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Have you thought about rolling your traditional IRAs from one financial institution to another? Maybe you're looking for higher returns, more investment selections or better service. If you roll over your traditional IRA, there are some common mistakes you must avoid. “IRA rules can be tricky and some have even changed over the years so you need to be careful, otherwise you could pay income tax and penalties,” says Dan Stewart, CFA®, president, Revere Asset Management, Inc., in Dallas, Texas.

In this article, we'll give you an overview of IRA rollover rules and help you avoid breaking them. (Do you know when you're going to retire? It might not be as soon as you think. Read 10 Signs You Are Not OK to Retire.)

TUTORIAL: Traditional IRAs

The 60-Day Rule

After you receive the funds from your IRA, you have 60 days to complete the rollover to another IRA. “That’s 60 days, not two months. I’ve seen mistakes happen,” says Marguerita M. Cheng, CFP®, CEO, Blue Ocean Global Wealth, Gaithersburg, Md. If you do not complete the rollover within the time allowed – or do not receive a waiver, or extension, of the 60-day period from the Internal Revenue Service (IRS) – the amount will be treated as ordinary income in the IRS's eyes. That means you must include the amount as income on your tax return, where any taxable amounts will be taxed at your current, ordinary income tax rate. Plus, if you did not reach age 59½ when the distribution occurred, you'll face a 10% penalty on the withdrawal. (For more on waivers of the 60-day period, see the article Exceptions to the 60-Day Retirement Account Rollover Rule.)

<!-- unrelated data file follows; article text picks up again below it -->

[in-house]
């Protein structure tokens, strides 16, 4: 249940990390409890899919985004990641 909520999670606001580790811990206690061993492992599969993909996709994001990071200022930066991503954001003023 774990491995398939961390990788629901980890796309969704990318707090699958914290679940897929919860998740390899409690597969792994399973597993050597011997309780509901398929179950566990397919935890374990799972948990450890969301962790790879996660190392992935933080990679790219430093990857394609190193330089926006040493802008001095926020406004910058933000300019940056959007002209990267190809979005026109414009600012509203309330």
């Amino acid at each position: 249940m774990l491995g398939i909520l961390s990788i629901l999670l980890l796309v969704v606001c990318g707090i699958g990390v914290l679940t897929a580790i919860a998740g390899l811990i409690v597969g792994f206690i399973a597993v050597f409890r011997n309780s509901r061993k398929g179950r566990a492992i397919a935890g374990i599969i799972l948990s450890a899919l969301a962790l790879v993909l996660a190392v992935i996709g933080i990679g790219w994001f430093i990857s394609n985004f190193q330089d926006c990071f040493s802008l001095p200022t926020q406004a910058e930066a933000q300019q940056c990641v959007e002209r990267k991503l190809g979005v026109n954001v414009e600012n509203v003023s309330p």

One-Year Waiting Rule

Within one year, after you distribute assets from your IRA and roll over any part of that amount, you cannot make another tax-free rollover of any IRA. This law changed due to a 2014 Tax Court decision.

Previously, the one-year rule only applied to making additional rollovers from the same IRA to another (or the same) IRA. Here's how it used to work: Imagine that you have two IRAs – IRA-1 and IRA-2 – and you make a tax-free rollover from IRA-1 into a new IRA (IRA-3). Within one year of the distribution from IRA-1, you cannot make another tax-free rollover from IRA-1 or from IRA-3 into another IRA. However, you could roll funds out of IRA-2 into any other IRA, because you did not roll money into or out of that account within the previous year.